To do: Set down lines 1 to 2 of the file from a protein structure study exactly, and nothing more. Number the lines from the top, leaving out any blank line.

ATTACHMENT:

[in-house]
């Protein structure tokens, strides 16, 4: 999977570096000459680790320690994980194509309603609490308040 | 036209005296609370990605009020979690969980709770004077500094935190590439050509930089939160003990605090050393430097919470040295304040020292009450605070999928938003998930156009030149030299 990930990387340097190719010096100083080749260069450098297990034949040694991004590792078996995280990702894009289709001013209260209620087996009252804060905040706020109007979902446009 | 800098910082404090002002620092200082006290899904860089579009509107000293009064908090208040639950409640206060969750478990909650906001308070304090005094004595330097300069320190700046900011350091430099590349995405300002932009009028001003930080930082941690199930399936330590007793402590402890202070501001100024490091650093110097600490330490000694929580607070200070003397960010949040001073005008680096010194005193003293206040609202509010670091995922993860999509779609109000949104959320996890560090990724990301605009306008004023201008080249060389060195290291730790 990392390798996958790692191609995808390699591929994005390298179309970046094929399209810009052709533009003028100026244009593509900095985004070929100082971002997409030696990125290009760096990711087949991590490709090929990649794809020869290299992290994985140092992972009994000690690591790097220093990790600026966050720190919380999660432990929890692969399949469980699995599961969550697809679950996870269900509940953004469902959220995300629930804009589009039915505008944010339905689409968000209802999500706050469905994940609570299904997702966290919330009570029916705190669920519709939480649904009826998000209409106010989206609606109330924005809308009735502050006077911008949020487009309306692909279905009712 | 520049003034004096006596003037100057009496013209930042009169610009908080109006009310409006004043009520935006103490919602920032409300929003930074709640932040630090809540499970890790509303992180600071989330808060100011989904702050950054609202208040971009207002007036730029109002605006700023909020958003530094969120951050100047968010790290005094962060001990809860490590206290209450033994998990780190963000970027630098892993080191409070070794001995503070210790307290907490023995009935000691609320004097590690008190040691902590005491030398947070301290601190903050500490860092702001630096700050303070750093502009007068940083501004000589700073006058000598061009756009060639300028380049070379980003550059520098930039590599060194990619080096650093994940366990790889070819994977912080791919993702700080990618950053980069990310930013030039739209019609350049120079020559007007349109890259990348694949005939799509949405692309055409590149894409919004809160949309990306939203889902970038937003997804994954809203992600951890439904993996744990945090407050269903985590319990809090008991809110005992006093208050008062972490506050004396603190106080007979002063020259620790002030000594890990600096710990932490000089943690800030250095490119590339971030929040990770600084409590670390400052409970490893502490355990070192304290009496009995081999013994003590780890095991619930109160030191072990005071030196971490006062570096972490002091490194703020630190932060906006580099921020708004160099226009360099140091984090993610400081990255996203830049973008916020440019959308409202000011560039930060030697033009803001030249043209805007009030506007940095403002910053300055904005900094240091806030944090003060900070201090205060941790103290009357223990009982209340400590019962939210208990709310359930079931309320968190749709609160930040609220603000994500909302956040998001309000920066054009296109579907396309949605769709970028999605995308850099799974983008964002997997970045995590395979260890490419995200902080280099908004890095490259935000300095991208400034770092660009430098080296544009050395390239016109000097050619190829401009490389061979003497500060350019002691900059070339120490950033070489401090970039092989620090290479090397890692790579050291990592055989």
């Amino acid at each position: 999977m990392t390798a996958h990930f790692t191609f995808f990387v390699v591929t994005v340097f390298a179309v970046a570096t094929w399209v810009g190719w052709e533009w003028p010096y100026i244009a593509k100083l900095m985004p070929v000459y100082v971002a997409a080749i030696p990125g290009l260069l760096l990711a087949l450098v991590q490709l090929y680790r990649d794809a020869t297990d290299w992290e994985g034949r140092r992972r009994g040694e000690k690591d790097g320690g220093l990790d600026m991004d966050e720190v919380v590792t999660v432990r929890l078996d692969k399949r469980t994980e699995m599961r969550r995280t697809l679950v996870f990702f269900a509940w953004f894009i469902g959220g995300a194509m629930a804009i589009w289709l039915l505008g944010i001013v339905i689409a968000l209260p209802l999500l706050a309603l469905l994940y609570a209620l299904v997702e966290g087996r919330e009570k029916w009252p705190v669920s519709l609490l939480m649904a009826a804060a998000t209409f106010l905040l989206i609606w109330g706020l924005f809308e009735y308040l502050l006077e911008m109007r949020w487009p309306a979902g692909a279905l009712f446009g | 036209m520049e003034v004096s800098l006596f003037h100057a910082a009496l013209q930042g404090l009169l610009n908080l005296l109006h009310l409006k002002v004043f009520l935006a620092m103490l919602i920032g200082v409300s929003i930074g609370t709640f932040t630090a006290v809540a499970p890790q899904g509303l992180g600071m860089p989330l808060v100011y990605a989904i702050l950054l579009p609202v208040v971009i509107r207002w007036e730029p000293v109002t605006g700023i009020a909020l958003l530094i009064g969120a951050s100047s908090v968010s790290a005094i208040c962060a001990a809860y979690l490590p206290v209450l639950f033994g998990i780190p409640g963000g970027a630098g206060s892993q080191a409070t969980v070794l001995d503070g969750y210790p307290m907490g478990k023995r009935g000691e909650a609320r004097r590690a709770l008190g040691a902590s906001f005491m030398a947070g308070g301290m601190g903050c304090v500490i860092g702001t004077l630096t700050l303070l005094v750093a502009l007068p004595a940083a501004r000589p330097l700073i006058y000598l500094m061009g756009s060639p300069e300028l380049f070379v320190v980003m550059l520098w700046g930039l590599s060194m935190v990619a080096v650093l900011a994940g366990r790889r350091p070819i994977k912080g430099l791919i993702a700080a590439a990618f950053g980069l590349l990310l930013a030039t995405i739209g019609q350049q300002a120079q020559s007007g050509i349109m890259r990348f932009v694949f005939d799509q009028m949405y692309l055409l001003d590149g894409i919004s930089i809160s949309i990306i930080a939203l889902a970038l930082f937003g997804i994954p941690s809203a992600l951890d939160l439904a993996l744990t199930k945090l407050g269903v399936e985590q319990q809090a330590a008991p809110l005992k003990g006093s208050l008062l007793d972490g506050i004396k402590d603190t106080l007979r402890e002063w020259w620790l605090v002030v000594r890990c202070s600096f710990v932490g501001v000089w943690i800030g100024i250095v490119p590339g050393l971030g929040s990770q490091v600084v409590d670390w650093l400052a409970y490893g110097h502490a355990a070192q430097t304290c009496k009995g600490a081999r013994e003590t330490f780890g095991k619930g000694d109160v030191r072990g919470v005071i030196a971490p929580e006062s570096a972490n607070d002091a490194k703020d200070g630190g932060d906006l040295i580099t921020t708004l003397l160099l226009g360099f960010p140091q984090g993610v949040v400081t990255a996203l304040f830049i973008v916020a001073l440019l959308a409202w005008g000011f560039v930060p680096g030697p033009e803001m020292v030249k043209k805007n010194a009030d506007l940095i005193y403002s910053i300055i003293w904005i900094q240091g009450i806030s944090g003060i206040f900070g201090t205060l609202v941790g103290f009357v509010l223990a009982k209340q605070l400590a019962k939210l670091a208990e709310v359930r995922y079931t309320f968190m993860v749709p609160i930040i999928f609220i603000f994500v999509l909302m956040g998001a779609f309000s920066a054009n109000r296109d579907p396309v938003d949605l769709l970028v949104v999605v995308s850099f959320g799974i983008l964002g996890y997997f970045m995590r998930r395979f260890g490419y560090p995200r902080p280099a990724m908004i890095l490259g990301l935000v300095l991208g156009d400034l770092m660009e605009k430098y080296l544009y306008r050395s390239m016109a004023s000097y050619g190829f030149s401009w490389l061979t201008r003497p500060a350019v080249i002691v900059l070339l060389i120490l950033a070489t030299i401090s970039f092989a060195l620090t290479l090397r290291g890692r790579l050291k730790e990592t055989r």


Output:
[in-house]
């Protein structure tokens, strides 16, 4: 999977570096000459680790320690994980194509309603609490308040 | 036209005296609370990605009020979690969980709770004077500094935190590439050509930089939160003990605090050393430097919470040295304040020292009450605070999928938003998930156009030149030299 990930990387340097190719010096100083080749260069450098297990034949040694991004590792078996995280990702894009289709001013209260209620087996009252804060905040706020109007979902446009 | 800098910082404090002002620092200082006290899904860089579009509107000293009064908090208040639950409640206060969750478990909650906001308070304090005094004595330097300069320190700046900011350091430099590349995405300002932009009028001003930080930082941690199930399936330590007793402590402890202070501001100024490091650093110097600490330490000694929580607070200070003397960010949040001073005008680096010194005193003293206040609202509010670091995922993860999509779609109000949104959320996890560090990724990301605009306008004023201008080249060389060195290291730790 990392390798996958790692191609995808390699591929994005390298179309970046094929399209810009052709533009003028100026244009593509900095985004070929100082971002997409030696990125290009760096990711087949991590490709090929990649794809020869290299992290994985140092992972009994000690690591790097220093990790600026966050720190919380999660432990929890692969399949469980699995599961969550697809679950996870269900509940953004469902959220995300629930804009589009039915505008944010339905689409968000209802999500706050469905994940609570299904997702966290919330009570029916705190669920519709939480649904009826998000209409106010989206609606109330924005809308009735502050006077911008949020487009309306692909279905009712 | 520049003034004096006596003037100057009496013209930042009169610009908080109006009310409006004043009520935006103490919602920032409300929003930074709640932040630090809540499970890790509303992180600071989330808060100011989904702050950054609202208040971009207002007036730029109002605006700023909020958003530094969120951050100047968010790290005094962060001990809860490590206290209450033994998990780190963000970027630098892993080191409070070794001995503070210790307290907490023995009935000691609320004097590690008190040691902590005491030398947070301290601190903050500490860092702001630096700050303070750093502009007068940083501004000589700073006058000598061009756009060639300028380049070379980003550059520098930039590599060194990619080096650093994940366990790889070819994977912080791919993702700080990618950053980069990310930013030039739209019609350049120079020559007007349109890259990348694949005939799509949405692309055409590149894409919004809160949309990306939203889902970038937003997804994954809203992600951890439904993996744990945090407050269903985590319990809090008991809110005992006093208050008062972490506050004396603190106080007979002063020259620790002030000594890990600096710990932490000089943690800030250095490119590339971030929040990770600084409590670390400052409970490893502490355990070192304290009496009995081999013994003590780890095991619930109160030191072990005071030196971490006062570096972490002091490194703020630190932060906006580099921020708004160099226009360099140091984090993610400081990255996203830049973008916020440019959308409202000011560039930060030697033009803001030249043209805007009030506007940095403002910053300055904005900094240091806030944090003060900070201090205060941790103290009357223990009982209340400590019962939210208990709310359930079931309320968190749709609160930040609220603000994500909302956040998001309000920066054009296109579907396309949605769709970028999605995308850099799974983008964002997997970045995590395979260890490419995200902080280099908004890095490259935000300095991208400034770092660009430098080296544009050395390239016109000097050619190829401009490389061979003497500060350019002691900059070339120490950033070489401090970039092989620090290479090397890692790579050291990592055989």